We also "catch" a critic's sour mood. Humans mimic others' expressions and behaviors, creating emotional contagion. "All it takes is one critic to lead a conversation into a negative death spiral," says Markman. Plus, when you're in the presence of a faultfinder, you can't help but worry that you'll be the next target. Hoermann adds: "Channeling energy into protecting your self-esteem is exhausting."
The Critical Masses
Does modern society abet critics? On the surface, it seems hate-spewing bloggers and TVpundits have made nastiness the norm. Over the last four decades, negativity has become the prevalent tone in the news, research shows. Do copycat critics take a cue from the tone of public debate, where faultfinding is standard?
Not exactly:"In every society, some people are more critical than others," Chamorro-Premuzic says. And today, contrary comments travel at incredible speeds and distances, adds Mary McNaughton-Cassill, a psychologist at the University of Texas in San Antonio: "Online, you don't have nonverbal social cues to regulate an interaction. Hostility can quickly escalate." It's an environment only the surliest critic could love.
How to halt a hater
- Use . Taking on the role of the moralist will only put a critic on the defensive. Instead, defuse negative comments in a light-hearted way. "Try, 'I like sticking a knife in someone's back as much as the next person, but…'" suggests Markman. "Humor releases the tension that builds up around a critic while allowing him to save face."humor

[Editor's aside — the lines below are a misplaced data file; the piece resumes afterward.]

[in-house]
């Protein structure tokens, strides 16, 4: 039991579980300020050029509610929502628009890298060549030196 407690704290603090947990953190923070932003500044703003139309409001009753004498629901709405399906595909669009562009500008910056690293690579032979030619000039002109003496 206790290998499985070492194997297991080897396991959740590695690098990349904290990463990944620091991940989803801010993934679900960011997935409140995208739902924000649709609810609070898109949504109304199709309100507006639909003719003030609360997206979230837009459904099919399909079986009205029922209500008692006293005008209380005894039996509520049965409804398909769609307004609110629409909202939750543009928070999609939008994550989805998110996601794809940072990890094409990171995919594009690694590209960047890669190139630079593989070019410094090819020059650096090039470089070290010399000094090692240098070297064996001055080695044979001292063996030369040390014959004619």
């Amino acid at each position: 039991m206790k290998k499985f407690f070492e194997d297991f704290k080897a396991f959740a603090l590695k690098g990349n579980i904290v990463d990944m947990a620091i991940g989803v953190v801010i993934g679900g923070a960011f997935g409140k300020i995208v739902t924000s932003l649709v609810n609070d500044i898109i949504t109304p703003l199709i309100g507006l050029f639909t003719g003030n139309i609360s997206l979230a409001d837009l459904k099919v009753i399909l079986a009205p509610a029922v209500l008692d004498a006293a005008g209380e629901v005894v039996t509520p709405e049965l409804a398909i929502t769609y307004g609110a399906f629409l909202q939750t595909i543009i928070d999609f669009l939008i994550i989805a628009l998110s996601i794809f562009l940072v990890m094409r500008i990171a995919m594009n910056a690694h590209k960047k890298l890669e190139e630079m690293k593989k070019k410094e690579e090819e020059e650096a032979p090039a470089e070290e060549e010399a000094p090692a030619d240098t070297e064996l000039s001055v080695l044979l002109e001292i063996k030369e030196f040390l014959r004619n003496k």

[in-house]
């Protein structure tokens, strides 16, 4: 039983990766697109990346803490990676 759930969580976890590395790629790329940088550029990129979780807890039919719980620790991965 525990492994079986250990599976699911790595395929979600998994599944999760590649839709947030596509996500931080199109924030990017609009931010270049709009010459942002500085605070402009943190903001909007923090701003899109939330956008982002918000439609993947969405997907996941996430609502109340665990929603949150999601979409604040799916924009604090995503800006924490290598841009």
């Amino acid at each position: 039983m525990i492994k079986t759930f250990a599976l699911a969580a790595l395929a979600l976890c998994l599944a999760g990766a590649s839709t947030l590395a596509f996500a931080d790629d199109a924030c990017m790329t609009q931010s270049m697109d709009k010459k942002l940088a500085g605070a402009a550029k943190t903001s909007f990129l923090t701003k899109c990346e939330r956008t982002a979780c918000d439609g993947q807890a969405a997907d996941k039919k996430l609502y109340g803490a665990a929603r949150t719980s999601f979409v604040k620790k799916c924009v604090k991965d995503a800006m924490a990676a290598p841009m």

- Respectfully rebut. This is a bit like interpersonal kung fu, Hoermann says: "Validate a critic's feelings while preserving your self-respect." So when he says, "You picked a terrible restaurant. It's too loud!" you respond, "It is noisy, isn't it? But I love the food here." "The underlying message," says Hoermann, "is, 'You may have that opinion, but I will still do whatever I think is best.'"
- Put down your own gavel. We all veer into judgmental territory at times. If you catch yourself mid-tirade, ask yourself, "What's the good in this thing I'm judging?" Markman suggests. Articulate a positive aspect of whatever you're decrying. That way you can take some of the rancor out of your rant.